Filed under: Current Issues in Credit Unions | Tags: credit union iPhone applications, Letters of Understanding, operations, Regulation E, Regulation Z
This month Faith, Hal, Katherine and Rob are joined by Tristam Coffin, CEO of Alternatives Federal Credit Union. Here are the topics:
–Never ending Regulation Z update.
–Operational challenges facing credit unions in 2010.
–Reg E Overdraft Rules Effective 7/1/2010.
–What to do when you get an LUA?
–Big K Roundup (The “Robinhood” Foreclosure; Why do Banks Really Hate Credit Unions; http://www.findacreditunion.com;
Your Credit Union–There’s an app for that–maybe?)
The CIiCU hosts are:
Farleigh Wada Witt,
Attorneys at Law
121 SW Morrison Street, Suite 600
Portland, Oregon 97204
Messick & Weber P.C.
The Madison Building, 108 Chesley Drive
Media, Pennsylvania 19063-1712
American Airlines Credit Union
P.O. Box 619001
DFW Airport, TX
Weltman, Weinberg & Reis Co., L.P.A.
323 W. Lakeside Avenue, Suite 200
Cleveland, Ohio 44113
Subcribe to the show via iTunes Music Store: http://phobos.apple.com/WebObjects/MZStore.woa/wa/viewPodcast?id=151785964&s=143441
Filed under: bankruptcy, credit unions, mortgages | Tags: Chapter 13, monthly mortgage payment changes, Western District of Pennsylvania
November 17, 2009
By Holly C. Thurman, Esq.
Effective January 1, 2010, the Western District of Pennsylvania Court Procedure will change regarding notifying the Court and the Debtor of monthly mortgage payment changes. The Chapter 13 Trustee is the acting disbursing agent for ongoing mortgage payments in this district.
Notice of Mortgage Payment Change must be filed with the Court at least twenty-one (21) days prior to the date that the change is to become effective or the Creditor is forever barred from collecting the difference in the change. In order to comply with this deadline, your attorney will need the information and documents as soon as possible after the escrow changes or the interest rate changes.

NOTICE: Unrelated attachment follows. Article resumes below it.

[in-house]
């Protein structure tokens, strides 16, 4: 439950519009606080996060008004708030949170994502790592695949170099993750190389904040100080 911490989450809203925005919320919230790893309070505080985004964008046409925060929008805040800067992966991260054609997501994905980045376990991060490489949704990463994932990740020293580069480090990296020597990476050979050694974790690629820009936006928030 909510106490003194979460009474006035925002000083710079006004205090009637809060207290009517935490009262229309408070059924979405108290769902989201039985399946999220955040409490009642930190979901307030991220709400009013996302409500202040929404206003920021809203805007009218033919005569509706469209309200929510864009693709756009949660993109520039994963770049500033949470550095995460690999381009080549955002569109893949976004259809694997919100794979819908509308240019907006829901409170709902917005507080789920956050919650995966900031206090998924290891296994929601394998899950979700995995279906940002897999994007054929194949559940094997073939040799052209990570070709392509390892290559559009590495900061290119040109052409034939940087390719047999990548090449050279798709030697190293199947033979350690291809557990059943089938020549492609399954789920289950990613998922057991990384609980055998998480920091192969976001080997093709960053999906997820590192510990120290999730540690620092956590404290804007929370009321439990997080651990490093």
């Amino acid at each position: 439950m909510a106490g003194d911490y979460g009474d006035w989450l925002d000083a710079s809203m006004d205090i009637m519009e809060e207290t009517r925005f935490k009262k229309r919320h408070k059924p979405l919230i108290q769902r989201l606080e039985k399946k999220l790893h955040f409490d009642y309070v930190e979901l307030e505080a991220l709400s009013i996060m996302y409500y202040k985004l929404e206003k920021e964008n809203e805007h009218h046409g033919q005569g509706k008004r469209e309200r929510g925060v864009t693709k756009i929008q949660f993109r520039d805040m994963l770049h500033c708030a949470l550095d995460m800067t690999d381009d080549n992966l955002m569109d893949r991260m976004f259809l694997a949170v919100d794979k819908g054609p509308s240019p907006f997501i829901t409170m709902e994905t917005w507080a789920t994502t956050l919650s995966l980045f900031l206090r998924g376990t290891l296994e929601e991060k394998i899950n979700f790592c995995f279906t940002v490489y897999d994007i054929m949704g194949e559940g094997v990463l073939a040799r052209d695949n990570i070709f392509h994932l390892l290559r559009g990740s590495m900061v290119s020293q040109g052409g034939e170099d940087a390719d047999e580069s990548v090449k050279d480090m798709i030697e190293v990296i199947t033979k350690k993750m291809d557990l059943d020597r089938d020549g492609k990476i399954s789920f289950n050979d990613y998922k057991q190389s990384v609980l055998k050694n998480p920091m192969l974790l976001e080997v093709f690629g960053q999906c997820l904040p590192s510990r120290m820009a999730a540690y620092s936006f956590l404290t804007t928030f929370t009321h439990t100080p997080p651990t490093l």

The Notice of Mortgage Payment Change must include:
- A complete and accurate loan payment history;
- A computation of the payment change “in a format which is readably understandable by the Court and the Parties-in-Interest;” and
- A declaration under penalty of perjury by a competent official of the Creditor substantiating the veracity and accuracy of the requested change
The Notice can no longer simply state what the monthly payment is and the effective date, rather, we will have to compute and accumulate detailed information justifying the change.
If a loan is transferred or sold, the procedure will now require the new owner to file a copy of any applicable lien assignment evidencing the Creditor’s alleged right to payment if the Creditor is not currently a Creditor “of record”. The assignment must also include, on a separate page, a narrative summary of the chain of title evidencing the Creditor’s authority to act and be paid.
After a Notice of Mortgage Payment Change is filed, the Court will issue a standard order requiring the debtor to:
- Amend the chapter 13 plan;
- File a declaration that the existing chapter 13 plan is sufficient to fund the plan with the modified debt; or
- File an objection to the Notice of Mortgage Payment Change as stated and the Court will schedule a hearing on the matter
If a Declaration is filed by the debtor that the monthly plan payment doesn’t need to change, we recommend a review of the Chapter 13 Trustee’s website to be sure that the changed monthly payment amount is disbursed. If an Objection to the Notice of Mortgage Payment Change is filed, additional documentation may be necessary to defend the Notice of Mortgage Payment Change.
If lenders want to be paid post petition fees, expenses or charges, then within 180 days from the date incurred, lenders must file a Notice of Post-Petition Fees, Expenses and Charges. Examples of fees incurred post petition are attorney fees, BPO fees, property inspections and other administrative fees. The notice must include an itemized list of the fees and expenses and when they were incurred. The Court will issue a standard Order giving the Debtor twenty-one (21) days to amend the plan, file a declaration, or object to the Notice.